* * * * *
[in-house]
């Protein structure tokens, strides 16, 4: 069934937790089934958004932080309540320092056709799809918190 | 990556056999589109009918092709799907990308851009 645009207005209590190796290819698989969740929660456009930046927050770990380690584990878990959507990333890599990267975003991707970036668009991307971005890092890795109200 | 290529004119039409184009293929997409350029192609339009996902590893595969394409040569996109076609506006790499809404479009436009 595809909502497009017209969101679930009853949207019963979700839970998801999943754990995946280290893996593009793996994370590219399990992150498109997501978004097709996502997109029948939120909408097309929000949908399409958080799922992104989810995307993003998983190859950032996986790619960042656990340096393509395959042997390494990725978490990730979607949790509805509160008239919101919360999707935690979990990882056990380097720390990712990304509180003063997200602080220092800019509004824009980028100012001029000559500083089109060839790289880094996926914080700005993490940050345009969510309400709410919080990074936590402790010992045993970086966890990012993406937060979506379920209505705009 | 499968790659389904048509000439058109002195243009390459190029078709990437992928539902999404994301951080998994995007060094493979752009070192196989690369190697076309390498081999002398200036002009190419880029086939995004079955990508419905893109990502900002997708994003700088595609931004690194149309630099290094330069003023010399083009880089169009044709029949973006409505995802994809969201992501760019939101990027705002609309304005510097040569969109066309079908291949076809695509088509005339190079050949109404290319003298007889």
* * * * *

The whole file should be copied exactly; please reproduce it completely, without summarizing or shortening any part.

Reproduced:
[in-house]
């Protein structure tokens, strides 16, 4: 069934937790089934958004932080309540320092056709799809918190 | 990556056999589109009918092709799907990308851009 645009207005209590190796290819698989969740929660456009930046927050770990380690584990878990959507990333890599990267975003991707970036668009991307971005890092890795109200 | 290529004119039409184009293929997409350029192609339009996902590893595969394409040569996109076609506006790499809404479009436009 595809909502497009017209969101679930009853949207019963979700839970998801999943754990995946280290893996593009793996994370590219399990992150498109997501978004097709996502997109029948939120909408097309929000949908399409958080799922992104989810995307993003998983190859950032996986790619960042656990340096393509395959042997390494990725978490990730979607949790509805509160008239919101919360999707935690979990990882056990380097720390990712990304509180003063997200602080220092800019509004824009980028100012001029000559500083089109060839790289880094996926914080700005993490940050345009969510309400709410919080990074936590402790010992045993970086966890990012993406937060979506379920209505705009 | 499968790659389904048509000439058109002195243009390459190029078709990437992928539902999404994301951080998994995007060094493979752009070192196989690369190697076309390498081999002398200036002009190419880029086939995004079955990508419905893109990502900002997708994003700088595609931004690194149309630099290094330069003023010399083009880089169009044709029949973006409505995802994809969201992501760019939101990027705002609309304005510097040569969109066309079908291949076809695509088509005339190079050949109404290319003298007889």